Nepal began to take shape in the second half of the 18th century, as Prithvi Narayan Shah, ninth of the Kings of Gorkha, conquered about a third of the various small kingdoms and principalities that occupied the territory of the modern state. Over the next half century, Prithvi Narayan Shah’s descendants would expand their kingdom, even invading Tibet around 1790. Decisive action by the Qianlong Emperor of China, however, drove Nepalese forces from Tibet and substantially ended Nepal’s northern expansion. To the south, British power in India was steadily increasing, and the 1814 war between the British East India Company and Nepal led to the separation of several territories from the kingdom. Like the inhabitants of many forbidding locales, the people of Nepal acquired a reputation as fearsome warriors; Nepalese mercenaries (or Gurkhas) began serving in the armies of the East India Company in 1817, and in units of the British Army in 1857. Nepal would maintain its autonomy (and a certain shadowy independence) for the rest of the 19th century and the early part of the 20th, until the British recognized its formal independence in 1923.
Although the Shah family has formally possessed the throne for as long as Nepal has existed, the ability of the kings to influence policy was sharply curtailed in the second half of the nineteenth century, as a rival clan came into control of the levers of state. This situation lasted for nearly a century, until turmoil in 1950 led to the exile of King Tribhuvan to India. India, nervous about the Chinese annexation of Tibet, took the opportunity to restore Tribhuvan to the throne, thus creating a friendly state on the new Sino-Indian border. A series of experiments with democracy largely failed, as royal intervention in parliamentary process produced repeated instability. An elected government was finally installed in 1991, but it failed to stabilize the country; massive riots in 1992 shook the state, and in 1996 a Maoist insurgency launched an effort to seize the state.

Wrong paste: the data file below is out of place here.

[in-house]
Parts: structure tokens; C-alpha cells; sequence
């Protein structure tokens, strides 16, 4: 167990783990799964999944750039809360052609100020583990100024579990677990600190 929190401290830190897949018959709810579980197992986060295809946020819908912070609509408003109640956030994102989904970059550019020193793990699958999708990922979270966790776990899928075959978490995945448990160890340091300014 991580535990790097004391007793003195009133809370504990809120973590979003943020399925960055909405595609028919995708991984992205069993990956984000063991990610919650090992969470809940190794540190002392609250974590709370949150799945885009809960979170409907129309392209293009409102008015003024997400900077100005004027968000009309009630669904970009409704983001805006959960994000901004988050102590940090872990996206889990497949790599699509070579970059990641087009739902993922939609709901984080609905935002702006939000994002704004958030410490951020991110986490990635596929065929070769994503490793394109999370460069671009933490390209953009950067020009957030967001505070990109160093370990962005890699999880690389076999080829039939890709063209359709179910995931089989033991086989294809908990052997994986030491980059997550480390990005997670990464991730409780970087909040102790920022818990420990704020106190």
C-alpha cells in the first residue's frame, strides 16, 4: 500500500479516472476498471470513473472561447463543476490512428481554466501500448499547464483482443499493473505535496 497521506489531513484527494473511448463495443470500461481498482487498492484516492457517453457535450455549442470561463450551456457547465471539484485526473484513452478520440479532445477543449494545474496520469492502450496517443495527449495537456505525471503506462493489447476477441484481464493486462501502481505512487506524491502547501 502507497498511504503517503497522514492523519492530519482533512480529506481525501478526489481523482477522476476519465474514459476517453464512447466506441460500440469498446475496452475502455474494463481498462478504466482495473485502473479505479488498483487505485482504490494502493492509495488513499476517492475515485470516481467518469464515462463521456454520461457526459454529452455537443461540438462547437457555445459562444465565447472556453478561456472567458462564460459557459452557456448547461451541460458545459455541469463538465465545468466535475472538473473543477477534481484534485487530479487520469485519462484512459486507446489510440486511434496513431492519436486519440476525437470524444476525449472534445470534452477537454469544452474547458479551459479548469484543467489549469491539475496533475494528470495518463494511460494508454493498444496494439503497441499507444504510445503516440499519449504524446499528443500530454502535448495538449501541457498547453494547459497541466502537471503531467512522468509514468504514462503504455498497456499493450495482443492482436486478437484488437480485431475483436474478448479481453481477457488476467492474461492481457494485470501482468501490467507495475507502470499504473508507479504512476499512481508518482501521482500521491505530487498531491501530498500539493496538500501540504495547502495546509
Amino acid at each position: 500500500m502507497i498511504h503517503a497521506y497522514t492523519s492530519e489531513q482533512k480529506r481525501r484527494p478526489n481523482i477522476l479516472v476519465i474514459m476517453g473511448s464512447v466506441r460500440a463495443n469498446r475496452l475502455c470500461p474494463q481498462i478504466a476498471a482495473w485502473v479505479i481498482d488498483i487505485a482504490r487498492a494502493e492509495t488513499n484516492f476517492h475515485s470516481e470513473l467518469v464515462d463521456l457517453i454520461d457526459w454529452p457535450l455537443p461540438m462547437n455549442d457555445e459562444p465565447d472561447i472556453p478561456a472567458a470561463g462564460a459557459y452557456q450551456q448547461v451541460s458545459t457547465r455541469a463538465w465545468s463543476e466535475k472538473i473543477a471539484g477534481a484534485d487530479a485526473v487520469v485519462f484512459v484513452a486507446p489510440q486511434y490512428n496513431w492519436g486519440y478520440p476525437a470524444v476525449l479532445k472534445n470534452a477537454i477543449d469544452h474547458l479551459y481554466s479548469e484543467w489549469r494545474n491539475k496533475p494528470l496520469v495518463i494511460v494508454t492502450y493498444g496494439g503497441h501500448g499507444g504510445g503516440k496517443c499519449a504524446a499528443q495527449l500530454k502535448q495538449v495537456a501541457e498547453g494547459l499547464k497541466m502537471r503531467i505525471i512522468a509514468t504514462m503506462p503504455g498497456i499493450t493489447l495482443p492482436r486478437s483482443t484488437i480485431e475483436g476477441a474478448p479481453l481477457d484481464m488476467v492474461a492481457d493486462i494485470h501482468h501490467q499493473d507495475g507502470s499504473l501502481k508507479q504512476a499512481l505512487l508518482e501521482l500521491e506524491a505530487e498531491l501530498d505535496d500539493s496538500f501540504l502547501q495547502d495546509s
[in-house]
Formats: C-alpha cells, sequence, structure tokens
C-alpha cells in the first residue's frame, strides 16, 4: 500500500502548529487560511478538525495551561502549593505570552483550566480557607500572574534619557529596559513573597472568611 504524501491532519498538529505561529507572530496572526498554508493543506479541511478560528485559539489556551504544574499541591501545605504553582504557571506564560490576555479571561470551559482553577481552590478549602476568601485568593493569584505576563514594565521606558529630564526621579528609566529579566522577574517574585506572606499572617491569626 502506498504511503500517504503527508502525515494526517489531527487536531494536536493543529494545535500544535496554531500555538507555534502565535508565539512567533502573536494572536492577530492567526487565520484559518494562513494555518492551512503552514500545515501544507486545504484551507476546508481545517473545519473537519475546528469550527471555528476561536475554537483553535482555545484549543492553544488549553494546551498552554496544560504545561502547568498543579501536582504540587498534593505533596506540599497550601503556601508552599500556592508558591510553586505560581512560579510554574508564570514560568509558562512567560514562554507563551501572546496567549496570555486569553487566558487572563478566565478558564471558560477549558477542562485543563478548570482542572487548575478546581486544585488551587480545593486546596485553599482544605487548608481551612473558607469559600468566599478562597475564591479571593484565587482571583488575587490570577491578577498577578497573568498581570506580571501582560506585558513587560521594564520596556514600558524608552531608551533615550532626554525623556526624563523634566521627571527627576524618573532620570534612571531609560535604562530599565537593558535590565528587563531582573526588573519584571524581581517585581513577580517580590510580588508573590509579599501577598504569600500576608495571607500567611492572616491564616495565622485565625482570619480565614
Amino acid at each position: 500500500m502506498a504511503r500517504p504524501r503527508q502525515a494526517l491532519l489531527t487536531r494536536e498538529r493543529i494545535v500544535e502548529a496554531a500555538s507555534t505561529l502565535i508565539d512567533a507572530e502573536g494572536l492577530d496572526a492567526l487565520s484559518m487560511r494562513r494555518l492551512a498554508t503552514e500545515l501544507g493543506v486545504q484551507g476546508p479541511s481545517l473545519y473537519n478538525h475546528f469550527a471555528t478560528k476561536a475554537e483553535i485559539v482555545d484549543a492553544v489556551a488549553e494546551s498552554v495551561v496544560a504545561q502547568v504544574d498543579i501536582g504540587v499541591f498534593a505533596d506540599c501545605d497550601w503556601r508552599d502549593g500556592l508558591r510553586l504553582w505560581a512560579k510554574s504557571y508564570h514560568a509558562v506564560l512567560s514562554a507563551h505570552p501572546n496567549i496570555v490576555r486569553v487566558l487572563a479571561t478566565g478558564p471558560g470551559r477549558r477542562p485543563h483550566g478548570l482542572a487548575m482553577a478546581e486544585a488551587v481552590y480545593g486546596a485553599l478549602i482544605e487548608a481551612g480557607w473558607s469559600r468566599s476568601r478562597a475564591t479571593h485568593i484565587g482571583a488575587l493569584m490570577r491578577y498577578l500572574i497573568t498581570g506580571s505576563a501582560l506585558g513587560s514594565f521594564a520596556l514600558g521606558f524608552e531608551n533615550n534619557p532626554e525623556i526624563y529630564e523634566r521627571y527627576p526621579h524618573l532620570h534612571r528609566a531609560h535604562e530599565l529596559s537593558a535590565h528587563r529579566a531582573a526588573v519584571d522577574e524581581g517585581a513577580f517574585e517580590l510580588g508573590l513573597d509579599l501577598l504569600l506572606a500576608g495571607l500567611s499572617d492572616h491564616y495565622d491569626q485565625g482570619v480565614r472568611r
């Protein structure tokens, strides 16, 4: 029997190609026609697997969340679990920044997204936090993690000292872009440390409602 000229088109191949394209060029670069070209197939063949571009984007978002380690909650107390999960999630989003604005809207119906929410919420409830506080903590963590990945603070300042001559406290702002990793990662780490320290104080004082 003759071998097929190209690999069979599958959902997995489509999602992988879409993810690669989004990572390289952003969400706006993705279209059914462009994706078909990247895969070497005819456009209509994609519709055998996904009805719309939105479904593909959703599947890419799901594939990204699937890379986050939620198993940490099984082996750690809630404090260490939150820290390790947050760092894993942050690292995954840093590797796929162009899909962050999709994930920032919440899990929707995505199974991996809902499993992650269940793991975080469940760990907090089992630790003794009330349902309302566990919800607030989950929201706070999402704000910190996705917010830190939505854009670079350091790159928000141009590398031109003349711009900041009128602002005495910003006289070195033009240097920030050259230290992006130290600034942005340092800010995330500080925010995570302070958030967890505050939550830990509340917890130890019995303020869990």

In 2001 Dipendra, the Crown Prince of Nepal, went a little bit funny in the head. He took it upon himself to conduct a shooting spree in the royal palace, executing eleven members of the royal family, including the King. Dipendra briefly became King before succumbing to self-inflicted wounds. Dipendra was succeeded by his uncle Gyanendra, who suspended Parliament. Maoist pressure led to a reinstatement of the government in 2004, although the King deposed it again in 2005. King Gyanendra’s central success seems to have been to unite Nepal’s factions against the remnants of the Shah family; the Maoists and several other parties formed an interim government and agreed on a platform that included the abolition of the monarchy in late 2007. Today, in the first meeting of Parliament following the election of April 2008, the former (they now refer to themselves as “committed capitalists”) Maoist insurgents officially abolished the monarchy, and gave King Gyanendra fifteen days to evacuate the Royal Palace.
Although the situation remains in flux, a large, popular coalition seems to favor the action against the King. In the short term, prospects for a restoration appear grim. Rumors that King Gyanendra engineered the massacre of 2001 persist, damaging his personal stature. Gyanendra’s eventual disposition remains unclear; he has not yet apparently commented on the legal end of the monarchy, or on his eviction from the Royal Palace. He is, however, reported to be miffed about the elimination of his $3.1 million annual allowance, and the substantial reduction of the royal staff.